3- The level of interaction between the possible inclusive government and Western states
What has kept the foreign policy of the Taliban government ambiguous in the region and at the international level is that it is not yet clear whether the Taliban is trying to maintain Afghanistan’s neutrality in the competition between the United States and the region, or whether it might seek alignment with the US rather than go toward regional cooperation in the future. International politics studies show that countries that do not have the financial ability and self-sufficiency cannot adopt a policy of neutrality.
Due to its financial inevitabilities, the Taliban government has already initiated more information and political interaction with the West and the United States, in spite of maintaining its diplomatic relations with the countries of the region. This level of interaction between the Taliban and the United States has caused the American government to try to engineer its desired inclusive government in Afghanistan.
If the U.S succeeds in implementing this road map, interactions with/ support from the possible inclusive government will certainly become more than now. In this case, the possible inclusive government will also increase its interactions with the West more than the current Taliban government.
However, another fundamental question is whether permanent security and stability will really be established in Afghanistan after the implementation of this road map? The author believes that the establishment of an inclusive government in accordance with the US road map in Afghanistan does not mean ending the political conflict in Afghanistan. A Review of U.S foreign policy after 2001 shows that the U.S has adopted a "double game" policy in Afghanistan, the Middle East, Iraq and Eastern Europe. Unlike Afghan analysts, the author believes that the U.S government deliberately ignored the Taliban in Bonn agreements (2001) and since then, based on a long-term strategy, did not completely destroy the Taliban bases, and later used this group as an alternative. In this context, even assuming that the U.S desired inclusive government is established in Afghanistan, the U.S government will maintain and strengthen ISKP (Islamic State of Khorasan Province) or other groups which have local potentials, as a possible rival and alternative to the Taliban government.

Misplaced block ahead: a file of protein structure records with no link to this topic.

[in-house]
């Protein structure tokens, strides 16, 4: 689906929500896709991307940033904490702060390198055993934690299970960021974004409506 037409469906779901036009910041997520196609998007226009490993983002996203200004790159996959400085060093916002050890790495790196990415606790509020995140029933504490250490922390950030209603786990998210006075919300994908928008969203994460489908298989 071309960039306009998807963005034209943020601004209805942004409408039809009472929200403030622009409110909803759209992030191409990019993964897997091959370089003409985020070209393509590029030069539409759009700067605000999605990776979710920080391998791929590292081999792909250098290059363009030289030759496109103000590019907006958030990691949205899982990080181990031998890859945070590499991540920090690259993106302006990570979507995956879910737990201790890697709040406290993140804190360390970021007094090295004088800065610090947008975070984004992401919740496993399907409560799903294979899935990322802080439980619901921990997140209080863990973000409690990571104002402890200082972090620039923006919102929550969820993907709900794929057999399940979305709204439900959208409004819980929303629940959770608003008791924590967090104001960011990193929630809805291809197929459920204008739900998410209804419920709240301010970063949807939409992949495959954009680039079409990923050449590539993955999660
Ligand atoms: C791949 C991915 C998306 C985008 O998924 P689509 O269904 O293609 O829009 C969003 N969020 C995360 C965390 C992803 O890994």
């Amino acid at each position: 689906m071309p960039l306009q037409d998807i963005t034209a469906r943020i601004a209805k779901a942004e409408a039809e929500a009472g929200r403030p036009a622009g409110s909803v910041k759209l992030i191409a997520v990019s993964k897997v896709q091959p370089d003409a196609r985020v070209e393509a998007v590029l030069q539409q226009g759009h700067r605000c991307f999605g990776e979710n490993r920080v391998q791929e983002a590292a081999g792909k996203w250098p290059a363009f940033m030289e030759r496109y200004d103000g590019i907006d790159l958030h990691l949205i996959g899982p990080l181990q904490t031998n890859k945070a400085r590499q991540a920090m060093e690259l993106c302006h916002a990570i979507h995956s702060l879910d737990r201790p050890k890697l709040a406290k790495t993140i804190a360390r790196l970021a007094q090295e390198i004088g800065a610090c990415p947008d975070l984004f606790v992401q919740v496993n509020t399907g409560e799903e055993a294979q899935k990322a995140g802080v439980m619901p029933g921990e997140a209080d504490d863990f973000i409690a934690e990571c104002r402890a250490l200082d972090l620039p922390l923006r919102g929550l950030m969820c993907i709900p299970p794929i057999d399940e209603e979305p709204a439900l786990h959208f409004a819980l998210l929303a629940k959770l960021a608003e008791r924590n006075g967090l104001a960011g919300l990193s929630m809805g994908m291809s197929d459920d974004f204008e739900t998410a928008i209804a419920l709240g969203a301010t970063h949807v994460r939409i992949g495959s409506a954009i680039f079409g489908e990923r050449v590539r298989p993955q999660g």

4- The structure of the possible Taliban inclusive government
It should be accepted that the only real and de facto government in Afghanistan is currently the Taliban government. At first, the political opponents of the Taliban tried to preserve the model of the 1990s, as a legitimate international source, but they could not do that- At that time, even though almost all of Afghanistan was in the Taliban’s control and the Taliban had been recognized by several countries, Burhanuddin Rabbani still managed to maintain the ownership of Afghanistan’s official government. Currently, the political bargaining conditions for the political opponents of the Taliban are limited. Therefore, if a coalition or inclusive government establish, it is the political opponents of the Taliban that should be integrated into the Kabul government.
However, the Taliban never want the future government of Afghanistan to have an extensive and one-layer system. It is because of this political prudence that the Taliban leadership has turned Kandahar province into the political capital and strategic depth of the Taliban, along with Kabul as the diplomatic capital of Afghanistan.